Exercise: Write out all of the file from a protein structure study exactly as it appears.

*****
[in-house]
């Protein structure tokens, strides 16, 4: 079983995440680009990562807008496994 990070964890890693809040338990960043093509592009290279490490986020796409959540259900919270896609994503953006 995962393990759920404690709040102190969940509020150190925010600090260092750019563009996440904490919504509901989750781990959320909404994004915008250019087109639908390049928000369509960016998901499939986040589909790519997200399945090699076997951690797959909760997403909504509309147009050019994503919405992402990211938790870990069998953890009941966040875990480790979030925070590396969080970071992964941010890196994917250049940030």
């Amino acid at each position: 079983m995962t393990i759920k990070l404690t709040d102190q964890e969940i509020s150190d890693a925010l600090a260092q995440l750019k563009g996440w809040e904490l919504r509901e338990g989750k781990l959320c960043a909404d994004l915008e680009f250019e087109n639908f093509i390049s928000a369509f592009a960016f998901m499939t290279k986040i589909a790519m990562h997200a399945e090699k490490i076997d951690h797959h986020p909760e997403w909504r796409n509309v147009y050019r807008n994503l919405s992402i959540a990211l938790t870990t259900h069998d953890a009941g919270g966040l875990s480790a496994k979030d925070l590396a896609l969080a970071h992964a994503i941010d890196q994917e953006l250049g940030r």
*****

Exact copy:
[in-house]
């Protein structure tokens, strides 16, 4: 079983995440680009990562807008496994 990070964890890693809040338990960043093509592009290279490490986020796409959540259900919270896609994503953006 995962393990759920404690709040102190969940509020150190925010600090260092750019563009996440904490919504509901989750781990959320909404994004915008250019087109639908390049928000369509960016998901499939986040589909790519997200399945090699076997951690797959909760997403909504509309147009050019994503919405992402990211938790870990069998953890009941966040875990480790979030925070590396969080970071992964941010890196994917250049940030």
């Amino acid at each position: 079983m995962t393990i759920k990070l404690t709040d102190q964890e969940i509020s150190d890693a925010l600090a260092q995440l750019k563009g996440w809040e904490l919504r509901e338990g989750k781990l959320c960043a909404d994004l915008e680009f250019e087109n639908f093509i390049s928000a369509f592009a960016f998901m499939t290279k986040i589909a790519m990562h997200a399945e090699k490490i076997d951690h797959h986020p909760e997403w909504r796409n509309v147009y050019r807008n994503l919405s992402i959540a990211l938790t870990t259900h069998d953890a009941g919270g966040l875990s480790a496994k979030d925070l590396a896609l969080a970071h992964a994503i941010d890196q994917e953006l250049g940030r």